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The Ultimate Guide To Treating A Yeast Infection For Good

Here's exactly which remedies to rely on and which you should never, ever try.
how to treat yeast infection
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We’re going to assume that you’ve made it here because you have some highly uncomfortable yeast infection symptoms or other sitch happening down there that’s not your norm—the itching, the stinging, the irritation, ugh. And we know you wanna know exactly how to fix a yeast infection so you are never in this predicament again, but hold on a sec. Before you either A. buy out an entire aisle at your local pharmacy or B. look into all-natural remedies for yeast infections and decide to take people’s advice of inserting tea tree oil (or pretty much anything else for that matter) in your vagina, please keep reading.

We chatted with OBGYNs to find out the safest home remedies for yeast infections, and all your other burning (sorry) questions about yeast infection treatments, what you should actually buy, what you shouldn’t waste your money on, and how to prevent a yeast infection from recurring. Important stuff.


However, if this is your first yeast infection, you should go see a doctor, says Dr. Brandye, MD, a board-certified OBGYN and women’s sex and pleasure coach at LifeLoveLibido. That’s because other types of vaginal infections might mimic certain symptoms of yeast infections (spoiler: none of them are fun but they can all clear up super quickly with the right treatment). You'll also want to see a doc if the symptoms are really severe—if your vulva and vagina are swollen and red, if the skin is splitting, you're experiencing any significant pain, or you've already tried all of the over-the-counter remedies we’re about to recommend below and it still hasn't gone away.

Whether or not this is not your first time at the Monistat Rodeo, here are some tips to fix that yeast infection, stat.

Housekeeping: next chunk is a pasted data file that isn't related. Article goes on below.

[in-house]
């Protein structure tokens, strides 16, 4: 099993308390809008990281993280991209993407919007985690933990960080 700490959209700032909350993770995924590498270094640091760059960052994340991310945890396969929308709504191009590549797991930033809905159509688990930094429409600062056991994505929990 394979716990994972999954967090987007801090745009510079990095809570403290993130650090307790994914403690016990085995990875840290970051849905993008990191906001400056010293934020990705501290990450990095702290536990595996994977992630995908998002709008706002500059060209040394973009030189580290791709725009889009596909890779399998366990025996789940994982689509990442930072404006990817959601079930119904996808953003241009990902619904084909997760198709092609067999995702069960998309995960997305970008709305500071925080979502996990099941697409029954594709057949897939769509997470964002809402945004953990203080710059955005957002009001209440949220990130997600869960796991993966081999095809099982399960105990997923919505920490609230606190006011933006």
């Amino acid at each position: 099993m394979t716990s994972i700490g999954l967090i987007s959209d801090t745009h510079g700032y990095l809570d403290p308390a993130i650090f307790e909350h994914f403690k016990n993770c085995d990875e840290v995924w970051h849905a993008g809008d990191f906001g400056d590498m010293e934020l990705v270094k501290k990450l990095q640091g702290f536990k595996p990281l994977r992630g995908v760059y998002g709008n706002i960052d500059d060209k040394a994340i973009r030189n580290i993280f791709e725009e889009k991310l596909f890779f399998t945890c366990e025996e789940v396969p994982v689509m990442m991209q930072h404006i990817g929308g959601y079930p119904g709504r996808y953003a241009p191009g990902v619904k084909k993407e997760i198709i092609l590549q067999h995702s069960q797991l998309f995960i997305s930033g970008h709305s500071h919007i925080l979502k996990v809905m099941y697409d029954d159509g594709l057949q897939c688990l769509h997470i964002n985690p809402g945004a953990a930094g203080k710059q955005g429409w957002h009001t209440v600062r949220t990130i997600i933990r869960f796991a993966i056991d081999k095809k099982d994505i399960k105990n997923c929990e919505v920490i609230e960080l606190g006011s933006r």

1. Figure out if it's really a yeast infection.

    As Dr. Brandye pointed out, there are many things that you might confuse for a yeast infection, like BV, a UTI, or STIs like herpes. Here are some telltale signs to help you differentiate, especially if you're not sure if you should pick up some Monistat, drink cranberry juice, or call your doc.

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    Yeast infections have lots of itching and irritation and don't usually have a lot of discharge, but if there is, it's white and looks like cottage cheese, explains Dr. Brandye. A more severe yeast infection might cause you discharge with a greenish tint to it. On the other hand, bacterial vaginosis will usually have discharge with a fishy odor.


    Dr. Brandye also adds that sometimes urine coming into contact with the vulva may cause burning, which makes women think they're experiencing a UTI and not a yeast infection, but UTIs have different symptoms, such as pelvic pain, pain when you urinate, and super frequent urination with with only a small amount of pee coming out.


    If you notice any new bumps or lesions, it might not be a yeast infection and could be an STI. These bumps might not always be painful, but things like herpes can cause pain and irritation that may mimic a yeast infection, Dr. Brandye says. However, the pain from these lesions would be more localized to where the lesions are.


    For reassurance that you're not misdiagnosing another infection, check out the symptom checker on Monistat’s website to help figure out if yeast is for sure the culprit, suggests Taraneh Shirazian, an OBGYN practicing in New York (and a brand ambassador for Monistat). If you have any overlapping symptoms and aren't sure, a call to your doc is the best way to go here.

  2. Go for the 7-day OTC treatment, not the 1-day one.

    You might think one and done is great here, but in reality, you're better off with the seven-day treatment, or if you must, the three-day treatment, according to Dr. Brandye. "I see too many people who use the 1-day ovule, and they come in because they think that they are still having symptoms, but in actuality the yeast infection is gone but the medication was so concentrated that it gave them a form of dermatitis," she adds. Considering you just treated yourself for itching and irritation, the last thing you want added to your plate is vulvar dermatitis, which can also cause itching and irritation.